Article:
Imagine your workplace as an award-winning garden — a place where you nurture knowledge and success. A place where people grow and learn from one another by sharing best practices. A place where training content expands and improves through crowdsourcing. A place that’s self-sustaining, dynamic, and always fresh.

That place is called collaborative learning.

So how do you create this magical place? You just launch a collaborative learning tool and people will flock to it, right? Not necessarily. People resist change. In the world of traditional hierarchy, people hoard knowledge and shun openness. The world is going open source, but that doesn’t mean every organization’s culture is open-sourced. New ideas and systems need nurturing. Growing a healthy learning community is a lot like growing a healthy garden. Here’s how to start your own.

  1. Start a Nursery – Expert gardeners start growing their gardens long before the growing season starts, using a controlled environment with ideal soil. By doing this they achieve greater seed germination, earlier and staged yield times, and are less likely to have diseased crops. As knowledge gardeners, we can apply this concept by starting our garden in an ideal environment where we know we can find success. Look for a business unit or group that is constantly learning and in need of new information, and whose job requires art and skill. This will be different for each organization, but for many the sales force embodies the ideal characteristics for starting a nursery. Once you’ve identified your group, you’ve likely found people hungry to learn.
  1. Cultivate Fertile Soil – Expert gardeners know that a garden is only as good as the soil in which it is planted. Throwing high quality seeds on a rocky seedbed won’t yield the results they want. The same is true for creating the right collaborative learning environment for your organization. So before you start, ask yourself what would get in the way of open sharing within your organization. Three potential obstacles are:
  • Culture — will people feel comfortable sharing?
  • Tools — do people have access to computers and the internet and know how to use them?
  • Time — is it acceptable that people take the time necessary to develop themselves?

As you answer these questions, think about ways you can foster your collaborative learning garden. Think outside the box. These are untraditional times, and learning needs untraditional attention to thrive.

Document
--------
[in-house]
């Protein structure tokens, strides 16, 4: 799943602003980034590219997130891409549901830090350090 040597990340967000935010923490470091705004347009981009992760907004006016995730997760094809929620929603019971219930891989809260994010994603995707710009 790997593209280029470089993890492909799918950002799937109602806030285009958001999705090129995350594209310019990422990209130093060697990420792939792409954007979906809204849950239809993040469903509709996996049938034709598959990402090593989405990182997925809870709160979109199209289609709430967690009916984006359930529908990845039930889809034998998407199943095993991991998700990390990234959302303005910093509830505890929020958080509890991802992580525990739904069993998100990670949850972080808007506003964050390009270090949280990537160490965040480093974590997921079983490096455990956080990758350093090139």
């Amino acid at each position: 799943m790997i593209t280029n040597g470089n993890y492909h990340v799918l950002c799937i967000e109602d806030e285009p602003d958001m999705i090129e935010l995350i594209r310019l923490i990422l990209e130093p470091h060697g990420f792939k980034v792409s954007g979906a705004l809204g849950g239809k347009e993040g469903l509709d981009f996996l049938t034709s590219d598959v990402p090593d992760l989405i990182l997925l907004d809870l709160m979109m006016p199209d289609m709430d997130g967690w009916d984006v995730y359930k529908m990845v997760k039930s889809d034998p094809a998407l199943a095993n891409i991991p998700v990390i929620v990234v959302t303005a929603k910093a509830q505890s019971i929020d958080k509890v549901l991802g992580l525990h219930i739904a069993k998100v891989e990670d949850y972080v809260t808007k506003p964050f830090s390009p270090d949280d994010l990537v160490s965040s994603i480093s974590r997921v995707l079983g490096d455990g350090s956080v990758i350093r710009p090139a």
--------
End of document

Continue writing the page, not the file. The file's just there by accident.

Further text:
1. Plant Good Seeds – Expert gardeners invest in well-prepared and high quality seeds. They know that the seeds sitting on the shelf at the big-box store after the Christmas decorations are pulled down won’t yield the best crops. Using this analogy, free tools aren’t free if they require time to customize, integrate, or work around. A patched-together solution will yield patchy results. When building a knowledge garden, your reputation is on the line. Expert gardeners aren’t willing to jeopardize their reputations with low quality seeds. You shouldn’t either.
  1. Fertilize – Expert gardeners know that sometimes bumper crops need a little help. The same is true when it comes to our knowledge garden. Consider internal marketing initiatives that increase understanding of your learning environment and drive engagement, attention, and excitement. The first year, hold monthly contests for the best courses submitted. Judge these on the most views, most creative, or most professional. How about a learning scavenger hunt? Place clues throughout the system that require people to use different features (don’t tell them that this is training – wink, wink). Get creative and have fun. Give people a reason to get involved, and encourage those who do. A little fertilizer will pay off great dividends in the harvest.
  1. Eliminate Weeds – Weeds are inevitable. Expert gardeners know that weeds not only look unsightly, they also rob energy and nutrients from the plants that will yield. Expert gardeners routinely walk the garden and pluck the weeds as they sprout rather than waiting until the overgrowth becomes a “job.” Be a regular visitor to your knowledge garden. Join the conversation. Follow up on flagged content. And seize opportunities. A weed may open the door for individualized instruction or initiate more discussion and sharing.

By nurturing a knowledge garden, you can increase the yield of your collaborative learning community. Imagine the impact a healthy learning community could have on your organization. How much is one additional sale worth to your bottom line? How many sales do you think a community like this could bring? How much would one avoided adverse event save your company? How many adverse events could you avoid through a community such as this?

Think about those questions and then start your nursery today.